Hello there! I'm Dr. Vinifera, but you can call me Vinny. Ask me your toughest wine questions, from the fine points of etiquette to the science of winemaking. And don't worry, I'm no wine snob—you can also ask me those "dumb questions" you're too embarrased to ask your wine geek friends! I hope you find my answers educational, empowering and even amusing. And don't forget to check out my most asked questions and my full archives for all my Q&A classics.
Dear Dr. Vinny,
Are you considered a "sommelier" if you serve wine at a restaurant? Or do you have to take classes and be certified to claim the title?
—Taylor, Hays, Kan.
Sommelier is a job title for a restaurant professional that helps you navigate a restaurant’s wine choices and provides wine service, sometimes also called a wine steward. A somm doesn’t just open wine and pour it; they are intimately familiar with the restaurant's wine program and should be able to guide diners in making wine selections and provide additional information about the wines on the list.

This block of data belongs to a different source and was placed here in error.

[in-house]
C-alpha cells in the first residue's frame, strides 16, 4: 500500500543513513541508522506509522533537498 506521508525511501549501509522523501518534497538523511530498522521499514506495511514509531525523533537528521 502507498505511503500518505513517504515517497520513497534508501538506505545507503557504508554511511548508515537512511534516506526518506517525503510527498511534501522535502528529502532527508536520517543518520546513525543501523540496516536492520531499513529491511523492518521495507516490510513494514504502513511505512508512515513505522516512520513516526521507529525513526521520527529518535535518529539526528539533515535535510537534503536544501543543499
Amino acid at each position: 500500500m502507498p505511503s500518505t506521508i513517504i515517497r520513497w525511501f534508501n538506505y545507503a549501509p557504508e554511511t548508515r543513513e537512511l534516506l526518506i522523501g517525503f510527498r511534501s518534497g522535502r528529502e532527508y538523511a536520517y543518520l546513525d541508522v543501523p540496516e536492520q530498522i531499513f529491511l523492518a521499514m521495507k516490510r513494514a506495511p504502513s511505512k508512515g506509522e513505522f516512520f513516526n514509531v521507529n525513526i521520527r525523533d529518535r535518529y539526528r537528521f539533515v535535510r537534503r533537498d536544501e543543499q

At most restaurants, this job title does not require a degree or certification, but there are many formal training programs, the most prestigious of which is the Master Sommelier certification.
Job requirements will vary from restaurant to restaurant, of course, but you’d almost certainly need previous restaurant experience and knowledge of wine. Some learn through rigorous tasting practice or travel. The various professional exams or certifications will show commitment, but they aren't required to be a good sommelier. The best ones I’ve ever met have both a practical and theoretical understanding of wine, and are passionate about what they do.